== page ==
DetectionOutputlayer of SSD model expressed as a subgraph should not be quantized to preserve the accuracy of Object Detection models. One of the sources for the ignored scope can be the AccuracyAware algorithm which can revert layers back to the original precision (see details below).
In case when the steps above do not lead to the accurate quantized model you may use the so-called
AccuracyAwareQuantization algorithm which leads to mixed-precision models. The whole idea behind that is to revert quantized layers back to floating-point precision based on their contribution to the accuracy drop until the desired accuracy degradation with respect to the full-precision model is satisfied.
A fragment of the configuration file with default settings is shown below (
AccuracyAwareQuantization calls the
DefaultQuantization at the first step it means that all the parameters of the latter one are also valid and can be applied to the accuracy-aware scenario.
NOTE: In general case, possible speedup after applying the
AccuracyAwareQuantizationalgorithm is less than after the
DefaultQuantizationwhen the model gets fully-quantized.
If you do not achieve the desired accuracy and performance after applying the
AccuracyAwareQuantization algorithm or you need an accurate fully-quantized model, we recommend either using layer-wise hyperparameters tuning with TPE or using Quantization-Aware training from the supported frameworks.
As the last step in post-training optimization, you may try layer-wise hyperparameter tuning using TPE, which stands for Tree of Parzen Estimators hyperparameter optimizer that searches through available configurations trying to find an optimal one. For post-training optimization, TPE assigns multiple available configuration options to choose from for every layer and by evaluating different sets of parameters, it creates a probabilistic model of their impact on accuracy and latency to iteratively find an optimal one.
You can run TPE with any combination of parameters in
tuning_scope, but it is recommended to use one of two configurations described below. It is recommended to first try Range Estimator Configuration. If this configuration will not be able to reach accuracy target then it is recommended to run Layer Configuration. If for some reason, like HW failure or power shutdown, TPE trials stop before completion, you can rerun them starting from the last trial by changing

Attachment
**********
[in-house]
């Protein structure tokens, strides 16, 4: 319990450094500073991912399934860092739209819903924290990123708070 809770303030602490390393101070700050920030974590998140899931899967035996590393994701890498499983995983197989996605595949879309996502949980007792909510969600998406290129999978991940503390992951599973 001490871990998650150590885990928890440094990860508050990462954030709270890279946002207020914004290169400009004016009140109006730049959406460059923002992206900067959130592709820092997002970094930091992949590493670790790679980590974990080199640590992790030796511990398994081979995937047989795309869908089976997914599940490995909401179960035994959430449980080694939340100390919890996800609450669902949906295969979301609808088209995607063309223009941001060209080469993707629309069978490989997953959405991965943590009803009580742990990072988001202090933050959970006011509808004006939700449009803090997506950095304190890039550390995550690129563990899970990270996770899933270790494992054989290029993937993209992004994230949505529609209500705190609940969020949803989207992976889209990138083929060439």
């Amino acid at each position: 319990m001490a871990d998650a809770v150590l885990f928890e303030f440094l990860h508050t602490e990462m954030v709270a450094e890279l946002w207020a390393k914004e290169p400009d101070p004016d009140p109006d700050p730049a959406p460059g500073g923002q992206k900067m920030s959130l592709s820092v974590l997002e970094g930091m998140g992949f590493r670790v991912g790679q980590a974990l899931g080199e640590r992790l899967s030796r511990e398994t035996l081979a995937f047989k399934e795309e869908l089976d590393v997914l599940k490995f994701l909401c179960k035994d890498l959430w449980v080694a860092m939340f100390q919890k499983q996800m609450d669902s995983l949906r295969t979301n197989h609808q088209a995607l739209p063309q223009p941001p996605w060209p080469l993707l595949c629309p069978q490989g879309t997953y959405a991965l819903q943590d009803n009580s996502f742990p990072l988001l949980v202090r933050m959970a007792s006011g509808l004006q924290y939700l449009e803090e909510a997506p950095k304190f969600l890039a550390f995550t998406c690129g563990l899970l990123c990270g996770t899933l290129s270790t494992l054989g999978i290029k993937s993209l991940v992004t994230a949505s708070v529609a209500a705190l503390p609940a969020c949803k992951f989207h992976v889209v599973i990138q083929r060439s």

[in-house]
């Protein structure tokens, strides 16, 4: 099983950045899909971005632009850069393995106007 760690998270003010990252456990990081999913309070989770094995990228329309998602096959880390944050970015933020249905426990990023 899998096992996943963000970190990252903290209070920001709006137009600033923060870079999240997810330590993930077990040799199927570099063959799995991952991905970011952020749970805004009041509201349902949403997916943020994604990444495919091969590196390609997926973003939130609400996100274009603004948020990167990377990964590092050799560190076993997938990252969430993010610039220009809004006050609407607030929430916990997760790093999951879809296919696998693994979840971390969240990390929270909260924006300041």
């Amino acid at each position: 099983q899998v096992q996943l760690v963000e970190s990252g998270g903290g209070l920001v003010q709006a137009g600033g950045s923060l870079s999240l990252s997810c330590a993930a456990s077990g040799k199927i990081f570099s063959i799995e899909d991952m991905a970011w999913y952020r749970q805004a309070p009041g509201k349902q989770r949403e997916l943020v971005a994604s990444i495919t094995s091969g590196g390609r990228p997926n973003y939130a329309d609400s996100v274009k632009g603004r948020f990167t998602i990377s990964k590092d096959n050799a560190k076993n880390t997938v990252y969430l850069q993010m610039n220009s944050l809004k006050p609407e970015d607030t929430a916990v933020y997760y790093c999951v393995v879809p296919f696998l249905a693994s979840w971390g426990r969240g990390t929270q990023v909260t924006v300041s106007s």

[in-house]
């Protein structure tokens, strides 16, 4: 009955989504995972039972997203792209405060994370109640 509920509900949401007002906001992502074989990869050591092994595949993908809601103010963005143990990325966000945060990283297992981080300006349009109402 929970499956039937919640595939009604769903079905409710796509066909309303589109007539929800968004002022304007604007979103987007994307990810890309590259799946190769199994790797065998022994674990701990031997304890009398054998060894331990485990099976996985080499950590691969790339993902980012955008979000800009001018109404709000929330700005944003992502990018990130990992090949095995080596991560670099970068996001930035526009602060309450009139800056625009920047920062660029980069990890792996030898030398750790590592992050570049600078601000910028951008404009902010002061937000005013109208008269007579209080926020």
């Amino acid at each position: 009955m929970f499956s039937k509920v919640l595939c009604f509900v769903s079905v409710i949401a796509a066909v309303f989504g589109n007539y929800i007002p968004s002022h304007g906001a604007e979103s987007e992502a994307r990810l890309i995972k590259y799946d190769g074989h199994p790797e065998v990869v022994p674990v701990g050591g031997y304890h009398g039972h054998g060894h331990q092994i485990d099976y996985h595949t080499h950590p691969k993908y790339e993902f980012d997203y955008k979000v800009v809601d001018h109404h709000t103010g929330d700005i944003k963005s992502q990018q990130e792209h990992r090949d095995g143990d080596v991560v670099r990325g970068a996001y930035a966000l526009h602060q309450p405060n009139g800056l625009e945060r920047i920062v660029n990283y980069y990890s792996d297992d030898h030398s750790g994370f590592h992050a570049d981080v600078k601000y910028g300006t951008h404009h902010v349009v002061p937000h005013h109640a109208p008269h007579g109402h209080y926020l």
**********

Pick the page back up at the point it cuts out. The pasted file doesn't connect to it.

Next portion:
warm_start as long as logs from the previous execution are available.
NOTE: TPE requires many iterations to converge to an optimal solution, and it is recommended to run it for at least 200 iterations. Because every iteration requires evaluation of a generated model , which means accuracy measurements on a dataset and latency measurements using benchmark, this process may take from 24 hours up to few days to complete, depending on a model. To run this configuration on multiple machines and reduce the execution time, see Multi-node.
To run TPE with range estimator tuning, use the following configuration:
This configuration searches for optimal preset for
range_estimator and optimal outlier probability for quantiles for every layer. Because this configuration only changes final values provided to FakeQuantize layers, changes in parameters do not impact inference latency, thus we set
latency_weight to 0 to prevent jitter in benchmark results to negatively impact model evaluation. Experiments show that this configuration can give much better accuracy then the approach of just changing
range_estimator configuration globally.
To run TPE with layer tuning, use the following configuration:
This configuration is similar to
AccuracyAwareQuantization, because it also tries to revert quantized layers back to floating-point precision, but uses a different algorithm to choose layers, which can lead to better results.